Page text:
A feasibility study in experienced utility and travel behaviour\r\nProfessor J Roberts (PI), Dr V Araujo-Soares, Professor N Davies, Dr MN Grimshaw, Dr R Harris, Mrs T Ross, Professor RE Wilson
Travel behaviours have shown considerable resistance to change, but substantial change is needed because reduced emissions cannot be secured from technical innovation alone. Our focus is on a new way to engage with, and ultimately influence, travel behaviours. Instead of appealing to emission reduction (which can feel removed from our everyday experiences), we appeal to people’s wish to improve their own subjective well-being (SWB). Drawing on the behavioural economics concept of experienced utility (EU) and the psychology of health behaviour change, we combine these perspectives with expertise from mobile computing, creative technologies, mathematics and user-centred design to explore an innovative solution to understanding and potentially influencing travel behaviour. We develop an experience sampling system via a smartphone platform for the collection and delivery of real-time information on subjective travel experience. In a series of small controlled trials we feedback information to individuals about their own experiences, and those of others, and we explore whether and how these interventions change behaviour. The idea is one of user-informed behavioural interventions to encourage self-motivated change, and here we draw on evidence from successful interventions in health.
Here is what it might look like. You wearily push the car door shut, run your fingers over the dent and trudge, head down, to your front door. Placing your keys on the table, a tired face stares back from the hallway mirror – how many more grey hairs? Slumped in your armchair about to switch on the TV, your smartphone buzzes. You know what it is. Those people at the REFLECT project always know when you’ve arrived home and now they want to know how you feel. You tap a few keys in response to their prompts and then settle back in the chair for a snooze. You dimly register the spattering of rain on the windowpanes. The sky darkens … The phone buzzes and you jerk up – must have dozed off. It’s bound to be the REFLECT project prompting you with a reminder to download a ‘representation of your travel experience’. You’d been listening to them over the last week and they’d only made your mood worse. What have they got for me now? That’s unusual, “they want me to try someone else’s experience?” You press play, and there’s a picture of someone reading on a bus, they look very chilled, ipod on, the background music is relaxing … Next morning you wake to the twitter of birds and soft sunlight stealing through the shutters. That crick in your neck seems to have gone and it’s stopped raining. Through half-closed eyes you think back through the events of last night. Intrigued by someone else’s experience, you had looked at that person’s profile on the REFLECT system. Whoever they were, they clearly lived nearby because they took the same route into the centre of town. Every day, the travel experience this person had reported was consistently more pleasant than yours. The only difference you could see was that they took the bus into town. You’d many times passed people waiting at the stops: “Mugs,” you’d thought, feeling superior in the metallic enclosure of your car. “Yet, I really don’t enjoy my travel experience and they clearly do.” “I wonder…”.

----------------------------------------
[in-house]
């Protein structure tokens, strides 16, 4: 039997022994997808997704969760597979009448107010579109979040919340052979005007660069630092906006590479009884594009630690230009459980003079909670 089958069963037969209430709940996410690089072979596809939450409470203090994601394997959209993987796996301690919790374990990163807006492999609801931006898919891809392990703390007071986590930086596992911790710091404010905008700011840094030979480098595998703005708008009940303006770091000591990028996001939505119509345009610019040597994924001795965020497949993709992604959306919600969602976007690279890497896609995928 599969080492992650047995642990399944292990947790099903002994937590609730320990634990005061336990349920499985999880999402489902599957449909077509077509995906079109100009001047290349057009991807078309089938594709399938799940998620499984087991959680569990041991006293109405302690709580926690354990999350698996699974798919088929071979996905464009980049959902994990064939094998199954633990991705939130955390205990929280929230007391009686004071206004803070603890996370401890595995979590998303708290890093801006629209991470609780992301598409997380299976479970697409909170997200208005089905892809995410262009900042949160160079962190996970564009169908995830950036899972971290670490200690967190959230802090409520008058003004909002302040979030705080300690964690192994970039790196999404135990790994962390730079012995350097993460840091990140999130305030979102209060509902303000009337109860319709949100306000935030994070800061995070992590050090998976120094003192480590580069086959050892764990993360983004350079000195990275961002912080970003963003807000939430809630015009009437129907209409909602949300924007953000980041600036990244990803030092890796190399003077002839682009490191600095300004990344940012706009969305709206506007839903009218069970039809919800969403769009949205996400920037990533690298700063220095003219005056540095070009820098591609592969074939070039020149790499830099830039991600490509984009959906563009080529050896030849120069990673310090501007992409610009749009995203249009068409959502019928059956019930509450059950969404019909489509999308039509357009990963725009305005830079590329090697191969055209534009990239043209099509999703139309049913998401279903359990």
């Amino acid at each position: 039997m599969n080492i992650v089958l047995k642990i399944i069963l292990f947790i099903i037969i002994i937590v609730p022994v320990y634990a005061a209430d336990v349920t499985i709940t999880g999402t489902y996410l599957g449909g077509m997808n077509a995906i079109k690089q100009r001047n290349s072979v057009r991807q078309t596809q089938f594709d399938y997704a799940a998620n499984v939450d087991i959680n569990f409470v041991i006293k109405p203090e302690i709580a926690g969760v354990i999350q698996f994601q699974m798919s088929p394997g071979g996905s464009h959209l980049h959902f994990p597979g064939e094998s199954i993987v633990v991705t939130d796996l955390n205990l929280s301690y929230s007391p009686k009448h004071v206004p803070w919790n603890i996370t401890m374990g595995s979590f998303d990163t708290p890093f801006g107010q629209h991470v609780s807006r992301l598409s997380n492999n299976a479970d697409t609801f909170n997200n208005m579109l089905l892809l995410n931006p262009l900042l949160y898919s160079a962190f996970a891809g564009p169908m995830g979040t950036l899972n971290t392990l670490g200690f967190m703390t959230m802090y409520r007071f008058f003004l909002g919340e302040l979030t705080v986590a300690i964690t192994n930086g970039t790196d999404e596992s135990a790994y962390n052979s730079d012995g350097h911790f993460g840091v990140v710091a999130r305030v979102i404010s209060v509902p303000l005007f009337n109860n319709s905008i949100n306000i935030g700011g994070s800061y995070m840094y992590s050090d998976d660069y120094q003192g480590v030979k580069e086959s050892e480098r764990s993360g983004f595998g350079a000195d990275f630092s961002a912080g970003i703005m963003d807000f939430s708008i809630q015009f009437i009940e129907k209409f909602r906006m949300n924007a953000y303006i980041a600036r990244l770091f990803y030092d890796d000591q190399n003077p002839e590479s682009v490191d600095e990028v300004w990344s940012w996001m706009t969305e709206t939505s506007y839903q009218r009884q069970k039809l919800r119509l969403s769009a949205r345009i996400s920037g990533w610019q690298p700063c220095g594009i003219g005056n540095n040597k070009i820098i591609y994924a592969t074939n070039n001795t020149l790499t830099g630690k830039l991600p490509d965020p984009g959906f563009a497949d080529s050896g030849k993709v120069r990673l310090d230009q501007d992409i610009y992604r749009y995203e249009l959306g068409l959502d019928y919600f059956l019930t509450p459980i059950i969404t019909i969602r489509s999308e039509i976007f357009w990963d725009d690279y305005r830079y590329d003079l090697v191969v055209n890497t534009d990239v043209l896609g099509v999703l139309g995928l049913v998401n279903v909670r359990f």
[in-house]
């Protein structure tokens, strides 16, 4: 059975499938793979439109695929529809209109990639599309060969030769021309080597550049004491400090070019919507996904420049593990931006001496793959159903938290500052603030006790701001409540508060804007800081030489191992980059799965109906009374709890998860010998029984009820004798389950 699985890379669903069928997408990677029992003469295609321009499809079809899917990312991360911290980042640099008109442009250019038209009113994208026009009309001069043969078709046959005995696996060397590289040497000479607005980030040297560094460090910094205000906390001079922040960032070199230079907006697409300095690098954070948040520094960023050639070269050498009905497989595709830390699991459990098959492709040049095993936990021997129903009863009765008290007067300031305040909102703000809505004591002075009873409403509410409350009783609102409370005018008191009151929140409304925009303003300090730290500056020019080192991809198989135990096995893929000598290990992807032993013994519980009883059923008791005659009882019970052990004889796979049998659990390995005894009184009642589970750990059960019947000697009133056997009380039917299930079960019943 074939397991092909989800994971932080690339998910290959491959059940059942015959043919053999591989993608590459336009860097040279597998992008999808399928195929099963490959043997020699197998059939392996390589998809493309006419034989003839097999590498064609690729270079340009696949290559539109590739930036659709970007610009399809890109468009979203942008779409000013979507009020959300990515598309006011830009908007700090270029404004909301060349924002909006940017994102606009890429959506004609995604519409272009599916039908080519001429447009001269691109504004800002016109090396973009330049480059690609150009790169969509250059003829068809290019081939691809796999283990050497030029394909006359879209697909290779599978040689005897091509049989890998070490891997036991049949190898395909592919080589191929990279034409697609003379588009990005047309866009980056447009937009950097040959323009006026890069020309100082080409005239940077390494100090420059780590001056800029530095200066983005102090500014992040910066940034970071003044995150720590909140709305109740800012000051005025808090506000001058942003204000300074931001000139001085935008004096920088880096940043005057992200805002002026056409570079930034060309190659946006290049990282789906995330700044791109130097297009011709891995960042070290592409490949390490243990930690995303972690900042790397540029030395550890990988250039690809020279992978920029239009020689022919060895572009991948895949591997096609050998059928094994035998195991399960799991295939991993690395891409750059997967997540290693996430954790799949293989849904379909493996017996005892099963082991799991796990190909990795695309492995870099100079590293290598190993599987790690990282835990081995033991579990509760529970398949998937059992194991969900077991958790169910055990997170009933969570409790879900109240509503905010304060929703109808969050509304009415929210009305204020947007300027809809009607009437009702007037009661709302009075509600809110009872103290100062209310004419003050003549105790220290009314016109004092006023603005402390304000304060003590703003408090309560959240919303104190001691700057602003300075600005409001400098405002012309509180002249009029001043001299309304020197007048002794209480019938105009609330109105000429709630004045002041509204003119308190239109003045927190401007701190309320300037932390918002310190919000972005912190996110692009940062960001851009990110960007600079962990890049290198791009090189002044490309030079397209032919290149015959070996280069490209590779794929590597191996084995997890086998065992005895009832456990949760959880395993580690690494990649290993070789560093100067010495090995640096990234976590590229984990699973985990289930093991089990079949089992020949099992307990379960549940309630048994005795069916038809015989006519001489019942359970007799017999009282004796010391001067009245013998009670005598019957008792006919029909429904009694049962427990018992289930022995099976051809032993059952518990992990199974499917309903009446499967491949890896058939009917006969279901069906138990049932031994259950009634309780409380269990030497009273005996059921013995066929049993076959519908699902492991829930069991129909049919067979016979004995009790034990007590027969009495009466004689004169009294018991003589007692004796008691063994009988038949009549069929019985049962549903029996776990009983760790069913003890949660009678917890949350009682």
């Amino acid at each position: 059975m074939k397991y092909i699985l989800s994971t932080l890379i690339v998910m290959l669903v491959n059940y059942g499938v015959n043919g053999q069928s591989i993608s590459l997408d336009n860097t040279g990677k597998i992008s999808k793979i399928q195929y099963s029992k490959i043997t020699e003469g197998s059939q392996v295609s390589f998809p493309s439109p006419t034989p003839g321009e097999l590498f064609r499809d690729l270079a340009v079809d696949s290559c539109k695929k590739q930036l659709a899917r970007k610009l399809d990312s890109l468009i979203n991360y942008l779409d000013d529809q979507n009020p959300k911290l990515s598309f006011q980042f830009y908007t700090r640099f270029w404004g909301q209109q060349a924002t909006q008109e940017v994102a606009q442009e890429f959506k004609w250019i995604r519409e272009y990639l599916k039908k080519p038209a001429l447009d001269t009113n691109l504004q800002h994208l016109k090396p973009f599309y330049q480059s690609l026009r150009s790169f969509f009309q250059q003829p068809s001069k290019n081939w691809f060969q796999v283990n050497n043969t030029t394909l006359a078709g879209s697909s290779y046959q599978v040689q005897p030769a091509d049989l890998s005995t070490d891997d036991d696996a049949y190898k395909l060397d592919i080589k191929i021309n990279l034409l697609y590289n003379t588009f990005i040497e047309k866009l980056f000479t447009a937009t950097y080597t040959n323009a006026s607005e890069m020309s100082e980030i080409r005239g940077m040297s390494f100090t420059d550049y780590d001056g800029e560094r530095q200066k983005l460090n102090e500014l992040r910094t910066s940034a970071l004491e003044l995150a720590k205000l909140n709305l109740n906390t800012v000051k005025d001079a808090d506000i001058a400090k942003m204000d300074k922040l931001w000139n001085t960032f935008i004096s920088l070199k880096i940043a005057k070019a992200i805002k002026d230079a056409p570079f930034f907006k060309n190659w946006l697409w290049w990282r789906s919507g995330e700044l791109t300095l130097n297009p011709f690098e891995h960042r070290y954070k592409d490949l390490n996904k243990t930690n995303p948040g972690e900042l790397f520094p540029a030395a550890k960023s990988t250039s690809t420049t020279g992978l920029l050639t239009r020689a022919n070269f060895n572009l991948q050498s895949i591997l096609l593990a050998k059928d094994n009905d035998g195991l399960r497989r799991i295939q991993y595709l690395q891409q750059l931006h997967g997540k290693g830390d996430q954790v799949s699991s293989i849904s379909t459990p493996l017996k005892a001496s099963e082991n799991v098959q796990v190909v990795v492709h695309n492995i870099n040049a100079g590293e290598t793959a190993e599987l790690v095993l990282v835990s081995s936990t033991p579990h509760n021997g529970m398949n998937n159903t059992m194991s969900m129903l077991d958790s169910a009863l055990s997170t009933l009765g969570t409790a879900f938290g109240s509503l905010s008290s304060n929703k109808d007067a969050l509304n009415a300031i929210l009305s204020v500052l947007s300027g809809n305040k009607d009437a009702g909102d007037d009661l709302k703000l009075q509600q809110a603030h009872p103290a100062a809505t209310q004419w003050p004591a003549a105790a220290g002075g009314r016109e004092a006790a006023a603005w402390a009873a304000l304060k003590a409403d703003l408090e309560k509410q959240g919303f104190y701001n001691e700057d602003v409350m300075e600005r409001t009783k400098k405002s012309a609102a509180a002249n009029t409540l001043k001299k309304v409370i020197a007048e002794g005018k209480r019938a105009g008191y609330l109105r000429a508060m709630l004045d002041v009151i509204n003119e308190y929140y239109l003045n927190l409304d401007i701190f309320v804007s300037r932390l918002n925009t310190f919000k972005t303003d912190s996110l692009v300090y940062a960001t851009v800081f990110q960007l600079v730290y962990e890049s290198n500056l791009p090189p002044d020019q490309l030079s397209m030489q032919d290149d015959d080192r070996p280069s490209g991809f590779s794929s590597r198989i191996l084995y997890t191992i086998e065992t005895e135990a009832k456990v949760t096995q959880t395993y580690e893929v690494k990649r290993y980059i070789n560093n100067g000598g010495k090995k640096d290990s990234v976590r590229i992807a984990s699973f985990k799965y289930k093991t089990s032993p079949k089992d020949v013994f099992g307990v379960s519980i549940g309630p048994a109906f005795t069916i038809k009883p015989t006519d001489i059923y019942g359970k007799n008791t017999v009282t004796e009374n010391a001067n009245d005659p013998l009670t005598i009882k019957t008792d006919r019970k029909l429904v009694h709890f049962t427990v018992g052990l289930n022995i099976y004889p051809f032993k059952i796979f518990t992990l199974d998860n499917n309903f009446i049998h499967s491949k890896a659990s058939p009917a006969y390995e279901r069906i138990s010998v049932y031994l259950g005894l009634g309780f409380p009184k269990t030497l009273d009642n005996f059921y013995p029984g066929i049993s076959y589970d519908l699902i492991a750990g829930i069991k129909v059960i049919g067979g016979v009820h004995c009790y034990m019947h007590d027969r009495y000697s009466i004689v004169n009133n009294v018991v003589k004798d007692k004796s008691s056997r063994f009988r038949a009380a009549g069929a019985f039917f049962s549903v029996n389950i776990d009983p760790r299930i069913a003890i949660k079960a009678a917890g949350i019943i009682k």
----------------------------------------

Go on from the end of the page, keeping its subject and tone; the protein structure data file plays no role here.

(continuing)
Our project aims to encourage people to reflect on how they feel during regular journeys. We are not promising that the interventions that we deliver in this feasibility study will promote beneficial change. However, we explore how they influence the way people think about their travel behaviour, and use this improved understanding to design interventions that will promote change.